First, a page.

February 24, 2021 

Sami Whitcomb aims to help lead a team of ‘gym rats’

How Whitcomb's career evolution mirrors how the Liberty want to operate

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Sami Whitcomb #33 of the Seattle Storm drives to the basket against the Connecticut Sun on August 4, 2020, at Feld EntertainmentCenter in Palmetto, Florida. Photo by Stephen Gosling/NBAE via GettyImages.

In the Seattle Storm’s 105-64 romp of the New York Liberty on August 18, Sami Whitcomb scored as many points as Breanna Stewart and almost dished out as many assists as 2nd-string point guard Jordin Canada. A year earlier, she scored 18 points in the Liberty’s regular-season debut at the Barclays Center, once again defeating the Liberty.

Whitcomb’s performances against New York did not go unnoticed. How she played was so notable. The Liberty just had to make her one of their own.

On February 18, 2X WNBA champion Whitcomb was officially introduced to the New York media as the third of the team’s three new off-season acquisitions including Betnijah Laney and long time teammate Natasha Howard.

While Whitcomb has been lauded by many for the mastery of her role in Seattle, the sharp-shooter made it clear that she wanted something different in New York, and like Howard, she wanted more. And monetarily she will get more. Whitcomb’s 2021 salary will jump over 121 percent from what she made in 2020.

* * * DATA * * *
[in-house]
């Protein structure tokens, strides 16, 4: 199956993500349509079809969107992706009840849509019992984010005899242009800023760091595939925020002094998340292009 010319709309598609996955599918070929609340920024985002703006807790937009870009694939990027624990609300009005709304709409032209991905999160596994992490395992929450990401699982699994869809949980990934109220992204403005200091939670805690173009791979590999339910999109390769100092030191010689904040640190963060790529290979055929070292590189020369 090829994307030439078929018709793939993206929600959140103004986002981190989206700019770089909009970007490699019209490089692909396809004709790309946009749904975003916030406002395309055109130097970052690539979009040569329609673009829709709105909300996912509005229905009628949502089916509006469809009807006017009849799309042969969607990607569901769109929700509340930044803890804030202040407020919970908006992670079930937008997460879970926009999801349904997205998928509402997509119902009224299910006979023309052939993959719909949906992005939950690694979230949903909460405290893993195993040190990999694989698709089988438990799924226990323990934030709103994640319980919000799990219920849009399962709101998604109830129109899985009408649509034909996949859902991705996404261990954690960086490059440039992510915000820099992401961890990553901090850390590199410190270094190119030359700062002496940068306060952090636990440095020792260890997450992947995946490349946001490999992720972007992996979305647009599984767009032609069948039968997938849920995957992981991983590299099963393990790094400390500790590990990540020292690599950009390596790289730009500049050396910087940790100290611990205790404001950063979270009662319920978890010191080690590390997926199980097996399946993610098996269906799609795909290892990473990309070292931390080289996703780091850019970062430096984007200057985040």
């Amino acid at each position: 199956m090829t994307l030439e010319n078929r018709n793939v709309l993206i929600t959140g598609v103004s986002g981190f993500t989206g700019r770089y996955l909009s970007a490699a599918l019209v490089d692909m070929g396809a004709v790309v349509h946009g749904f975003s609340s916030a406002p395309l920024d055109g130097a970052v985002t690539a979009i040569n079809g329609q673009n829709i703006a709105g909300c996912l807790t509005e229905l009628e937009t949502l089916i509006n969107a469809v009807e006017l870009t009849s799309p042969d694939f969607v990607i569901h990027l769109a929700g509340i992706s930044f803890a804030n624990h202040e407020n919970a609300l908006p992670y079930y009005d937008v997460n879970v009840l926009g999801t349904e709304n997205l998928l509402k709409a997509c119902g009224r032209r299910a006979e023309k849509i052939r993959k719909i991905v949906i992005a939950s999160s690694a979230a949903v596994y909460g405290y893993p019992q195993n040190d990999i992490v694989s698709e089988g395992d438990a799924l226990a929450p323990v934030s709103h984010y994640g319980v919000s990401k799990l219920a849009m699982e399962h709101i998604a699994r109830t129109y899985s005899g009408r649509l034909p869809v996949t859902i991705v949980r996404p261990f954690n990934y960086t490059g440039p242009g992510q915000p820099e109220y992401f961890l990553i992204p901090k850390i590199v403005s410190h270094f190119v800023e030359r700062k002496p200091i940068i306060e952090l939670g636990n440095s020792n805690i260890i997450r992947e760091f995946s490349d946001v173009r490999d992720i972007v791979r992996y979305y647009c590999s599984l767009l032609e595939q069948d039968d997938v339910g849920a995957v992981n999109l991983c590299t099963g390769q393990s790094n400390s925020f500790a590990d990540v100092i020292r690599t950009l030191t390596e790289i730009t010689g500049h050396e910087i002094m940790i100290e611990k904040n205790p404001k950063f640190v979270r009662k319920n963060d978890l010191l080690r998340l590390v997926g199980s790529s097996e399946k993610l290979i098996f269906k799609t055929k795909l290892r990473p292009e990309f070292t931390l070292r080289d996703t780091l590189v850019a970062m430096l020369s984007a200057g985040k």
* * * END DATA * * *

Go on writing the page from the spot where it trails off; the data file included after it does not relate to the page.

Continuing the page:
While it is clear that the move to New York is a chance for Whitcomb to be valued at a rate more worthy of her resume, she views this more as an opportunity for a greater on-court role where she can grow too. Her aim is to be as “valuable” as the team has “deemed” her.

“I think I’m at a stage now where I’m excited about the opportunity to grow into a larger role, well I hope,” Whitcomb said when asked about the role she expects to play on the Liberty.

While not much is known yet about the specifics of Whitcomb’s updated role, something that remains constant is how she’ll adapt to its newness. Erica Ayala reported on Locked On Women’s Basketball that New York Liberty legend Teresa Weatherspoon called Whitcomb someone who “when she’s called, she makes it work.”

“When she’s called, she knows her role,” Weatherspoon told Ayala in 2019. “And that is, when I get it and when I’m open, I’m shooting. She does that so, so well and she doesn’t go away from that.”

While Weatherspoon rattled off Whitcomb’s qualities that make her exceptional including openly calling her “underrated” and a “Liberty killer,” in her new role, it’s the 2X champion’s goal to get folks like Weatherspoon to talk about more than her sharp-shooting.